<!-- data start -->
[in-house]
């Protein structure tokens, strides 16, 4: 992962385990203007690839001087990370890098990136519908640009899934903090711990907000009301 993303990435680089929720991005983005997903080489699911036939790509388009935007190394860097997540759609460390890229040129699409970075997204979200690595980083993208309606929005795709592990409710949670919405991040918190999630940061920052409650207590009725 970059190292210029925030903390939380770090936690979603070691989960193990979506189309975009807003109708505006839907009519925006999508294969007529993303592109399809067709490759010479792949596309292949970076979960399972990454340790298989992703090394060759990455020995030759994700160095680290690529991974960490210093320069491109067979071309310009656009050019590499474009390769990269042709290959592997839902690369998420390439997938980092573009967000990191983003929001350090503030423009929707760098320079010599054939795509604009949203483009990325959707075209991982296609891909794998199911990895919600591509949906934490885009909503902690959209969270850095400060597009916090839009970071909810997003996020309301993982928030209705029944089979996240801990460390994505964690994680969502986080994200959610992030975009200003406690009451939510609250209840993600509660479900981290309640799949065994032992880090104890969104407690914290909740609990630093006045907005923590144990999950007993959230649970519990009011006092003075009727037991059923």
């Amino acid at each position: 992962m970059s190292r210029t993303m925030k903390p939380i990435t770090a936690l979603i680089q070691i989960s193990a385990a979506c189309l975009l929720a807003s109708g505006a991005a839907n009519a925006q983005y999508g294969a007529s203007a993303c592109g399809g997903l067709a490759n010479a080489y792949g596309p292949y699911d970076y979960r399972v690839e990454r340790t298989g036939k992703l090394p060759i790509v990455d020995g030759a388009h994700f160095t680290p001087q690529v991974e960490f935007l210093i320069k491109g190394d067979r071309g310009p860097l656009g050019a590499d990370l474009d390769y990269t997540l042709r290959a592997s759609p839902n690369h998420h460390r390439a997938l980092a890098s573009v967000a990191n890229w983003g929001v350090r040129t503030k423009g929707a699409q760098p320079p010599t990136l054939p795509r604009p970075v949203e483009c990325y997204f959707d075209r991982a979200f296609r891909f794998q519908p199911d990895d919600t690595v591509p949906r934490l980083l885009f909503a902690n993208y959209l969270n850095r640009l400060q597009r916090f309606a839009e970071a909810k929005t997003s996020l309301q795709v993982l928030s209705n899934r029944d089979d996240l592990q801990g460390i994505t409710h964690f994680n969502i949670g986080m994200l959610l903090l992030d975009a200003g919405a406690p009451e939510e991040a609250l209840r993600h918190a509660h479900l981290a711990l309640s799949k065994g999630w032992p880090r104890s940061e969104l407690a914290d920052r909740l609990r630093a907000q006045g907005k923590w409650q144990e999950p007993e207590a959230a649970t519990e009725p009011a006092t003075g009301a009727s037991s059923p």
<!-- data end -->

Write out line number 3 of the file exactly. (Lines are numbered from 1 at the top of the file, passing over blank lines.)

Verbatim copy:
């Amino acid at each position: 992962m970059s190292r210029t993303m925030k903390p939380i990435t770090a936690l979603i680089q070691i989960s193990a385990a979506c189309l975009l929720a807003s109708g505006a991005a839907n009519a925006q983005y999508g294969a007529s203007a993303c592109g399809g997903l067709a490759n010479a080489y792949g596309p292949y699911d970076y979960r399972v690839e990454r340790t298989g036939k992703l090394p060759i790509v990455d020995g030759a388009h994700f160095t680290p001087q690529v991974e960490f935007l210093i320069k491109g190394d067979r071309g310009p860097l656009g050019a590499d990370l474009d390769y990269t997540l042709r290959a592997s759609p839902n690369h998420h460390r390439a997938l980092a890098s573009v967000a990191n890229w983003g929001v350090r040129t503030k423009g929707a699409q760098p320079p010599t990136l054939p795509r604009p970075v949203e483009c990325y997204f959707d075209r991982a979200f296609r891909f794998q519908p199911d990895d919600t690595v591509p949906r934490l980083l885009f909503a902690n993208y959209l969270n850095r640009l400060q597009r916090f309606a839009e970071a909810k929005t997003s996020l309301q795709v993982l928030s209705n899934r029944d089979d996240l592990q801990g460390i994505t409710h964690f994680n969502i949670g986080m994200l959610l903090l992030d975009a200003g919405a406690p009451e939510e991040a609250l209840r993600h918190a509660h479900l981290a711990l309640s799949k065994g999630w032992p880090r104890s940061e969104l407690a914290d920052r909740l609990r630093a907000q006045g907005k923590w409650q144990e999950p007993e207590a959230a649970t519990e009725p009011a006092t003075g009301a009727s037991s059923p």